“Washington Square Park is one of the best known and best-loved destinations in New York City. And as a neighborhood park and civic gathering place, it may be one of the great public spaces in the world. Anyone who visits the park and who looks at how people use it can confirm in just a few minutes that it has nearly all of the key attributes of a great public space. … Its success can also be measured by other indicators such as the amount of affection that is being displayed, its overall comfort and feeling of being safe, the level of stewardship, and the way that people engage in different activities at very close range and interact with each other easily.”

In addition, Jane Jacobs in The Death and Life of Great American Cities wrote of the park’s famous fountain, “In effect, this [fountain] is a circular arena, a theater in the round, and that is how it is used, with complete confusion as to who are spectators and who are the show.”

About Washington Square Park overall, she stated, “The city officials regularly concoct improvement schemes by which this center within the park would be sown to grass and flowers and surrounded by a fence. The invariable phrase is ‘restoring the land to park use.’ That is a different form of park use, legitimate in places. But for neighborhood parks, the finest centers are stage settings for people.”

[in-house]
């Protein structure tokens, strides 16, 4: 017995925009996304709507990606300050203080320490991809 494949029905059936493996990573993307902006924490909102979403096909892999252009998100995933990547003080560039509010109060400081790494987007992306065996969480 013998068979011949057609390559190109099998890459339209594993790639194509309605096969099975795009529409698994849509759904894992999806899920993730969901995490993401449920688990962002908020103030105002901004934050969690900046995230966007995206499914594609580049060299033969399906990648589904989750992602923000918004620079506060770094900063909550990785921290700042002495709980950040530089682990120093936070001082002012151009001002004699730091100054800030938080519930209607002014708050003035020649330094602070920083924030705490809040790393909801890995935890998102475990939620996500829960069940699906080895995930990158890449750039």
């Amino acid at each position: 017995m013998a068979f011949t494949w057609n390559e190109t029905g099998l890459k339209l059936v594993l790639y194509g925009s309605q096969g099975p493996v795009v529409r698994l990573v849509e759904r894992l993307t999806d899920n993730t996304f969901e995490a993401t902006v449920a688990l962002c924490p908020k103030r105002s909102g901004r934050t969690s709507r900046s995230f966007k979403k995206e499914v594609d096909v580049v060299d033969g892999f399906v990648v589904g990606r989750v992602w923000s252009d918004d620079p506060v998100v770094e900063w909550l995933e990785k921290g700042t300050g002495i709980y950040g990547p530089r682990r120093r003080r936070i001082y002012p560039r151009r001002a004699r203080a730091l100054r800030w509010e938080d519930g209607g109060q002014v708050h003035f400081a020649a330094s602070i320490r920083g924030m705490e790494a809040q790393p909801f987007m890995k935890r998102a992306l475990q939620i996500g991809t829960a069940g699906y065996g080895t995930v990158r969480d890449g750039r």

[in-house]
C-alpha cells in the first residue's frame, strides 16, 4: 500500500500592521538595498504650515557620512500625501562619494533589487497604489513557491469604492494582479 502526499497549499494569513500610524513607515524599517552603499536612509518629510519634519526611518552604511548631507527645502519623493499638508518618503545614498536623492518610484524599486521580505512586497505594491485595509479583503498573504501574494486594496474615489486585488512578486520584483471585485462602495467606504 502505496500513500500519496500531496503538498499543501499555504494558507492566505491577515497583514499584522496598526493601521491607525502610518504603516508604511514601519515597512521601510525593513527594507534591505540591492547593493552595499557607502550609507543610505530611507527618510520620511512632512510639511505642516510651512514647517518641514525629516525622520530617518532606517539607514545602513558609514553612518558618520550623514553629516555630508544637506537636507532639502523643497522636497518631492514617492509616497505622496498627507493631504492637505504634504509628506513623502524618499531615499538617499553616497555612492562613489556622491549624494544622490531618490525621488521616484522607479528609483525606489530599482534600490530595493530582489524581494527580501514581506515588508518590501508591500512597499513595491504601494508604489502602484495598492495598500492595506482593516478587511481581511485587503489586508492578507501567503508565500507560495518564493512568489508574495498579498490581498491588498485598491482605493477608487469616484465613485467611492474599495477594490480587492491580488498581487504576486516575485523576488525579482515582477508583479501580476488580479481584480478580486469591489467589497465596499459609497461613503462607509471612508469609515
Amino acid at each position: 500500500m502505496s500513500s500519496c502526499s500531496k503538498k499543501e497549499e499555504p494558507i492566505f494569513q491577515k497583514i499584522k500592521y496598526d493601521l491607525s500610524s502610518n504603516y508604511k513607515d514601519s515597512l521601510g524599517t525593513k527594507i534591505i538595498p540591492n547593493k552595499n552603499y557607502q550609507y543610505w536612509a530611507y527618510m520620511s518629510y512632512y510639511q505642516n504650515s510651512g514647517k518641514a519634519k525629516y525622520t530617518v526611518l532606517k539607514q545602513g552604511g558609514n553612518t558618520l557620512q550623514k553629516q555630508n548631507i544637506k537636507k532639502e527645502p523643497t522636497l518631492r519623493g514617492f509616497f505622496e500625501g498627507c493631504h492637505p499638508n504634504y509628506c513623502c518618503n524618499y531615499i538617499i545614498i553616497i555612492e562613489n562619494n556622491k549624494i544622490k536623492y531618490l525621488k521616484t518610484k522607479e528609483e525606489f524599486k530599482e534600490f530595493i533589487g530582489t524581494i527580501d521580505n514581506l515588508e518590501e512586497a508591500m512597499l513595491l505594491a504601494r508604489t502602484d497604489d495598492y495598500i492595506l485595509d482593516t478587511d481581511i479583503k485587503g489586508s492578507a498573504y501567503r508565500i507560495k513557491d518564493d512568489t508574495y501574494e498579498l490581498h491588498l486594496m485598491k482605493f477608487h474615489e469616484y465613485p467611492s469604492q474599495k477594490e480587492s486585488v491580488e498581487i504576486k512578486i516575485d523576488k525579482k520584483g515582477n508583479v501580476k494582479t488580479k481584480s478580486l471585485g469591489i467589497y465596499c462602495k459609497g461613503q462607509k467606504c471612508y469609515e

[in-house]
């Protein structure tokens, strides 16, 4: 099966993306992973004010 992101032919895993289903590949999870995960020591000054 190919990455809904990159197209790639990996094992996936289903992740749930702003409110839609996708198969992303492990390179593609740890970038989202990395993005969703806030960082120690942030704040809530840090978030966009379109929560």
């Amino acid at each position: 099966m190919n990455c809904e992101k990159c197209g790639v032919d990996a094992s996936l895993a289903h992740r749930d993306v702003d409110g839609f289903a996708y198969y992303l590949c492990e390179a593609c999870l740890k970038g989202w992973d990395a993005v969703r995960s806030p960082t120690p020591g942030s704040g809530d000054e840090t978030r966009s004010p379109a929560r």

This leads to one question : Why is New York City putting forth a radical redesign of Washington Square Park, a great public space?

Contact NYC elected officials re: Washington Sq Park

Now is a good time to contact the New York City Council as they prepare for hearings next week on the Parks Department Preliminary Budget!

The Parks Department needs further oversight by the New York City Council. The Washington Square Park “renovation” alone has skyrocketed from $16 million to $25-30 million, an outrageous figure. We’re alarmed that the city is using this radical and unnecessary overhaul (and the rising cost) as a backdoor method to privatization of the Park. Everyone agrees that the Parks Department let Washington Square Park fall into disrepair and that the Park needs some repair. It does NOT need a redesign which reduces the public gathering space, relocates and gives naming rights of the historic fountain (to the Tisch Family after they contributed $2.5 million to the Mayor’s Fund), and moves virtually every piece of this successful Park into a new location. 11 trees have been cut down thus far for this folly. As a great public space (see Project for Public Spaces study of Washington Square Park), what is the reason for this outrageous redesign?